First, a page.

Artek's iconic Chair 69, designed by Alvar Aalto in 1935, updated with a palette inspired by his famous Palmio Sanatorium project
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Chair 69 was originally designed for the Viipuri Municipal Library. In 1927 Aalto won the planning competition for the library and the building was inaugurated in 1935. Beside planning the building, he also designed lamps, details of the interiors and furniture like the chair 69 and the iconic Stool 60.
The 69 chair features a slightly wider base and backrest to provide superior stability and everyday function. Built from high-quality materials, the chair's legs and back are made from natural birch. Chair 69 has L-leg structure, which makes possible to attach the legs of the dining chair directly to the seat.
The colours are taken directly from Aalto’s Palmio Sanatorium (1929–1933), considered to be one of his most important buildings: the yellow of the floors, the green of the walls, the turquoise of the handrails and walls, and the orange, white and black of the furniture.
Artek was founded in 1935 by four young idealists; Aino and Alvar Aalto, Maire Gullichsen, and Nils-Gustav Hahl. They believed in a grand synthesis of art, architecture, design and technology; and the power it has to transform the way we live. This ambition and the resulting furniture made them one of the forerunners of modern design. Artek is perhaps best known for their Alvar Aalto furniture pieces such as the Stool 60 or Chair 69. But other seminal pieces on their roster include Ilmari Tapiovaara's Kiki Sofa and Enzo Mari's Sedia 1 Chair. The company are also known for their work with contemporary designers, artists and architects including Konstantin Grcic, Ronan & Erwan Bouroullec and Hella Jongerius.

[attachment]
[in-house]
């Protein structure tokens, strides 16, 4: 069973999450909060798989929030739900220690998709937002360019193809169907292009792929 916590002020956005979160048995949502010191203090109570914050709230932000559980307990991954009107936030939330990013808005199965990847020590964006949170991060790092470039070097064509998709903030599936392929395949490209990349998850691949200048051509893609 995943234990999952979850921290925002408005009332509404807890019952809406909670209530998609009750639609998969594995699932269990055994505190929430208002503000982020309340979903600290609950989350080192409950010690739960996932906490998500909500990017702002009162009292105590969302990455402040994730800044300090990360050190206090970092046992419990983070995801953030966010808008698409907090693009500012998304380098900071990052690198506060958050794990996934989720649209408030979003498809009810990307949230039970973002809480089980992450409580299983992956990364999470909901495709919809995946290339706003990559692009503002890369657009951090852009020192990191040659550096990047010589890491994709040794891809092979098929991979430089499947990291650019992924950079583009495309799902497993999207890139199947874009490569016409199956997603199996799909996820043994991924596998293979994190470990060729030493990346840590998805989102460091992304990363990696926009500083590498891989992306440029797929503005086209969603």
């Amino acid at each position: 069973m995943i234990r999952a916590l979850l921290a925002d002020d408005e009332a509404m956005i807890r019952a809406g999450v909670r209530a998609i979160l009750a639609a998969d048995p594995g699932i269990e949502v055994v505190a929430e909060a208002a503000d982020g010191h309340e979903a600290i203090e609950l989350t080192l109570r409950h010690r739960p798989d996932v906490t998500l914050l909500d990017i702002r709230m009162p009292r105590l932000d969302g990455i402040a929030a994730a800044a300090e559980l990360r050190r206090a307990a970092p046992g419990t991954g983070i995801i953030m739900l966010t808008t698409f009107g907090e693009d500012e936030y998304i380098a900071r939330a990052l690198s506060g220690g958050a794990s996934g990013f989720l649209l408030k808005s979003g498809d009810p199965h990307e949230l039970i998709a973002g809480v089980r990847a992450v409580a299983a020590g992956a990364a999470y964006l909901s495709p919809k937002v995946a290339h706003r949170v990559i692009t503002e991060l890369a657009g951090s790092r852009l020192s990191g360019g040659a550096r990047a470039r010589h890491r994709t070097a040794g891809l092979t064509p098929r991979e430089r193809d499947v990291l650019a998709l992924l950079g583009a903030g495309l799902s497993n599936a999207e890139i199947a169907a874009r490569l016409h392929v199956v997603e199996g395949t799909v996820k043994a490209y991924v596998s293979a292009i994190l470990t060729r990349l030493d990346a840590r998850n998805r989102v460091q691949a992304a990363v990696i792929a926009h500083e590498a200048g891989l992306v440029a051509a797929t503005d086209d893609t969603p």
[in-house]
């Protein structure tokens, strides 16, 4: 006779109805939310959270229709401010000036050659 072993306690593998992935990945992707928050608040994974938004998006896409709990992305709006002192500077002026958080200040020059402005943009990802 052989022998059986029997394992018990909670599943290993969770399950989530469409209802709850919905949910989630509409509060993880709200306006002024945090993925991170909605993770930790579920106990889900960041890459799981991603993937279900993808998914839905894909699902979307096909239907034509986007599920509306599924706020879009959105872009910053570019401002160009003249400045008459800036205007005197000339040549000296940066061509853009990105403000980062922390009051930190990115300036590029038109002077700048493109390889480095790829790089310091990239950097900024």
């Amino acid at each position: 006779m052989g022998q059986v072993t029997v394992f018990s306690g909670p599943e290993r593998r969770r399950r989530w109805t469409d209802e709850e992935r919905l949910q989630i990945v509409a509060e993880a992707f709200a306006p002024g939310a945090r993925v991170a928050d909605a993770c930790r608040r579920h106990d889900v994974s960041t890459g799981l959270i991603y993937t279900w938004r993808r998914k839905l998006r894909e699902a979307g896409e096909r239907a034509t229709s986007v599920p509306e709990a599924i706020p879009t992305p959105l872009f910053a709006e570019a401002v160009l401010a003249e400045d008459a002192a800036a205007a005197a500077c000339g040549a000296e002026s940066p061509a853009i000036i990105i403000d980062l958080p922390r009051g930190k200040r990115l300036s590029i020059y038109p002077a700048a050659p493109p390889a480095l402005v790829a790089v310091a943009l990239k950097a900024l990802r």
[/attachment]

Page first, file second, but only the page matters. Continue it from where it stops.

The performance of an archetypal form is enhanced by alternative material in the All Plastic Chair by Jasper Morrison